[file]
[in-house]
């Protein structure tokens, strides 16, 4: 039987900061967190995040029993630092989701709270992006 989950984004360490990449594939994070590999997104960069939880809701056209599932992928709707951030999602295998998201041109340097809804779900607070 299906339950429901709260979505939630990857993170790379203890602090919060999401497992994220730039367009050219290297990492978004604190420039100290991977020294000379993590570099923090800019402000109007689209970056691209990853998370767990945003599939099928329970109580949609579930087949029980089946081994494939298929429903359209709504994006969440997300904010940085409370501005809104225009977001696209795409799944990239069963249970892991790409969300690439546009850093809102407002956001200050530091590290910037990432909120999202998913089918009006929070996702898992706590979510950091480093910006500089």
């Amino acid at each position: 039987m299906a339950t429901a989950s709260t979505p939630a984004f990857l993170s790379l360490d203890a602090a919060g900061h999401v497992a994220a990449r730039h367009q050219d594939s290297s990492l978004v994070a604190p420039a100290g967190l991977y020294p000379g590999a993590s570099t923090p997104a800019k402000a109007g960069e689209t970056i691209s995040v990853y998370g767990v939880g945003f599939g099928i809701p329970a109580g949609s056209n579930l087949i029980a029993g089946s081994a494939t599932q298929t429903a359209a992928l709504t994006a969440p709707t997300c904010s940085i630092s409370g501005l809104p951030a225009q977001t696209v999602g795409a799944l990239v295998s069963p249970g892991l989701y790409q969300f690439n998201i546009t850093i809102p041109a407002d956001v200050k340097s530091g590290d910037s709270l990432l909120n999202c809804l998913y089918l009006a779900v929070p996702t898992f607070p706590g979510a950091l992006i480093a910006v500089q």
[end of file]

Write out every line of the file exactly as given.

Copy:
[in-house]
């Protein structure tokens, strides 16, 4: 039987900061967190995040029993630092989701709270992006 989950984004360490990449594939994070590999997104960069939880809701056209599932992928709707951030999602295998998201041109340097809804779900607070 299906339950429901709260979505939630990857993170790379203890602090919060999401497992994220730039367009050219290297990492978004604190420039100290991977020294000379993590570099923090800019402000109007689209970056691209990853998370767990945003599939099928329970109580949609579930087949029980089946081994494939298929429903359209709504994006969440997300904010940085409370501005809104225009977001696209795409799944990239069963249970892991790409969300690439546009850093809102407002956001200050530091590290910037990432909120999202998913089918009006929070996702898992706590979510950091480093910006500089």
């Amino acid at each position: 039987m299906a339950t429901a989950s709260t979505p939630a984004f990857l993170s790379l360490d203890a602090a919060g900061h999401v497992a994220a990449r730039h367009q050219d594939s290297s990492l978004v994070a604190p420039a100290g967190l991977y020294p000379g590999a993590s570099t923090p997104a800019k402000a109007g960069e689209t970056i691209s995040v990853y998370g767990v939880g945003f599939g099928i809701p329970a109580g949609s056209n579930l087949i029980a029993g089946s081994a494939t599932q298929t429903a359209a992928l709504t994006a969440p709707t997300c904010s940085i630092s409370g501005l809104p951030a225009q977001t696209v999602g795409a799944l990239v295998s069963p249970g892991l989701y790409q969300f690439n998201i546009t850093i809102p041109a407002d956001v200050k340097s530091g590290d910037s709270l990432l909120n999202c809804l998913y089918l009006a779900v929070p996702t898992f607070p706590g979510a950091l992006i480093a910006v500089q």